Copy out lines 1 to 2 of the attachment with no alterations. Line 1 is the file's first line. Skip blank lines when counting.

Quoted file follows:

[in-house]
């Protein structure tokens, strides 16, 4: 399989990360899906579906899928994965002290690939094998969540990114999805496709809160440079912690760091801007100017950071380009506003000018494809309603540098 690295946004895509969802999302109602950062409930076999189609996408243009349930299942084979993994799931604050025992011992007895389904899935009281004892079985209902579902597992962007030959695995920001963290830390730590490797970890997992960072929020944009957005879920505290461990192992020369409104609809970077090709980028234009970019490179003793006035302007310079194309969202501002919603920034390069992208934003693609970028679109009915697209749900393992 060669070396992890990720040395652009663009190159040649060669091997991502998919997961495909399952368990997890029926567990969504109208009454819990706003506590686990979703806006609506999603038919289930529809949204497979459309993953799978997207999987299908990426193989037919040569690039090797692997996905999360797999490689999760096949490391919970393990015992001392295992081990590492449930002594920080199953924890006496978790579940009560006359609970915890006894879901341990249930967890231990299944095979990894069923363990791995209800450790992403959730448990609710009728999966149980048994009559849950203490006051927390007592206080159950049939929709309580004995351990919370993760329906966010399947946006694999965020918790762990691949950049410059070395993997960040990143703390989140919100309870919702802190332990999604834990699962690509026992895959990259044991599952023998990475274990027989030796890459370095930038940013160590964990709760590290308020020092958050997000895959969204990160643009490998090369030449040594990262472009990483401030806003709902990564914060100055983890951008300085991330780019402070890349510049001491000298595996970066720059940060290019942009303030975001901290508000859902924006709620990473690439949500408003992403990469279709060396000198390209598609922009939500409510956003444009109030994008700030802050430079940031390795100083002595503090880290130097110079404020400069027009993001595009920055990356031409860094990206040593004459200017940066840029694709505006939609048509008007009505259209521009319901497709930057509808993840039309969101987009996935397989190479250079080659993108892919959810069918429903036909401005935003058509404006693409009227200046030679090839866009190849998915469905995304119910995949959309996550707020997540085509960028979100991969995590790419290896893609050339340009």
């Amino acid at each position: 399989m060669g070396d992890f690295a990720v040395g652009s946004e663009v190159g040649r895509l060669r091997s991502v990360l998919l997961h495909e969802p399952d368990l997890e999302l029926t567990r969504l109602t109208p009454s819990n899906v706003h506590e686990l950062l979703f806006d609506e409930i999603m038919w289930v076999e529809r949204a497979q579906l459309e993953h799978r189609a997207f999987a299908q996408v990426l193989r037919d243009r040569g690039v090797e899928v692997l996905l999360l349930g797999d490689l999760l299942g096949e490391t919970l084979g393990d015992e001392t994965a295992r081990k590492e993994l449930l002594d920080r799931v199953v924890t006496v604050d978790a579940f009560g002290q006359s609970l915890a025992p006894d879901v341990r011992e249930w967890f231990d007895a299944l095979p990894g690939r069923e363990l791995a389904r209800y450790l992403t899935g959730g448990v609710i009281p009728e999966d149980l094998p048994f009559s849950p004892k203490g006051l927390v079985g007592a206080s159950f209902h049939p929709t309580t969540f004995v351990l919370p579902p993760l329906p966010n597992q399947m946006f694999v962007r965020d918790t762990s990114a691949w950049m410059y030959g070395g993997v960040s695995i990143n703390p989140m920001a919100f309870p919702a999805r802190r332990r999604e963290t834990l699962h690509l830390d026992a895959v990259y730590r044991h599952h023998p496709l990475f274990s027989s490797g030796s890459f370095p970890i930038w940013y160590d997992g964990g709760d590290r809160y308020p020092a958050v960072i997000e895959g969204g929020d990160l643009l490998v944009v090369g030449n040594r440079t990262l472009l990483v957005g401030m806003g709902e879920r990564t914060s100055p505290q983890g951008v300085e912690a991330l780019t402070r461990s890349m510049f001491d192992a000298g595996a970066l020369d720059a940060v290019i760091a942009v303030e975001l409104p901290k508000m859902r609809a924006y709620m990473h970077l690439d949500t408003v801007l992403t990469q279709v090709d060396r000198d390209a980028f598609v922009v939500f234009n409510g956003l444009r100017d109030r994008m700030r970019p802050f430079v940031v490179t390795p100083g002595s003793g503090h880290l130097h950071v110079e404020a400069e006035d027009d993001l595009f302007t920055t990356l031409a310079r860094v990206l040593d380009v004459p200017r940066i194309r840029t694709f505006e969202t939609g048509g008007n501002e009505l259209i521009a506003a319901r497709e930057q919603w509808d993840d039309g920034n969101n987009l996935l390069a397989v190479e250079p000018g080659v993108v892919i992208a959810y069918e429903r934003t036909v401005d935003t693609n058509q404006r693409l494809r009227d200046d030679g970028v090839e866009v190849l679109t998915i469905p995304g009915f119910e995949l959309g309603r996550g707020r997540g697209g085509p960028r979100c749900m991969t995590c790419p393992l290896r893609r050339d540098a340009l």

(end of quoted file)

[in-house]
């Protein structure tokens, strides 16, 4: 399989990360899906579906899928994965002290690939094998969540990114999805496709809160440079912690760091801007100017950071380009506003000018494809309603540098 690295946004895509969802999302109602950062409930076999189609996408243009349930299942084979993994799931604050025992011992007895389904899935009281004892079985209902579902597992962007030959695995920001963290830390730590490797970890997992960072929020944009957005879920505290461990192992020369409104609809970077090709980028234009970019490179003793006035302007310079194309969202501002919603920034390069992208934003693609970028679109009915697209749900393992 060669070396992890990720040395652009663009190159040649060669091997991502998919997961495909399952368990997890029926567990969504109208009454819990706003506590686990979703806006609506999603038919289930529809949204497979459309993953799978997207999987299908990426193989037919040569690039090797692997996905999360797999490689999760096949490391919970393990015992001392295992081990590492449930002594920080199953924890006496978790579940009560006359609970915890006894879901341990249930967890231990299944095979990894069923363990791995209800450790992403959730448990609710009728999966149980048994009559849950203490006051927390007592206080159950049939929709309580004995351990919370993760329906966010399947946006694999965020918790762990691949950049410059070395993997960040990143703390989140919100309870919702802190332990999604834990699962690509026992895959990259044991599952023998990475274990027989030796890459370095930038940013160590964990709760590290308020020092958050997000895959969204990160643009490998090369030449040594990262472009990483401030806003709902990564914060100055983890951008300085991330780019402070890349510049001491000298595996970066720059940060290019942009303030975001901290508000859902924006709620990473690439949500408003992403990469279709060396000198390209598609922009939500409510956003444009109030994008700030802050430079940031390795100083002595503090880290130097110079404020400069027009993001595009920055990356031409860094990206040593004459200017940066840029694709505006939609048509008007009505259209521009319901497709930057509808993840039309969101987009996935397989190479250079080659993108892919959810069918429903036909401005935003058509404006693409009227200046030679090839866009190849998915469905995304119910995949959309996550707020997540085509960028979100991969995590790419290896893609050339340009």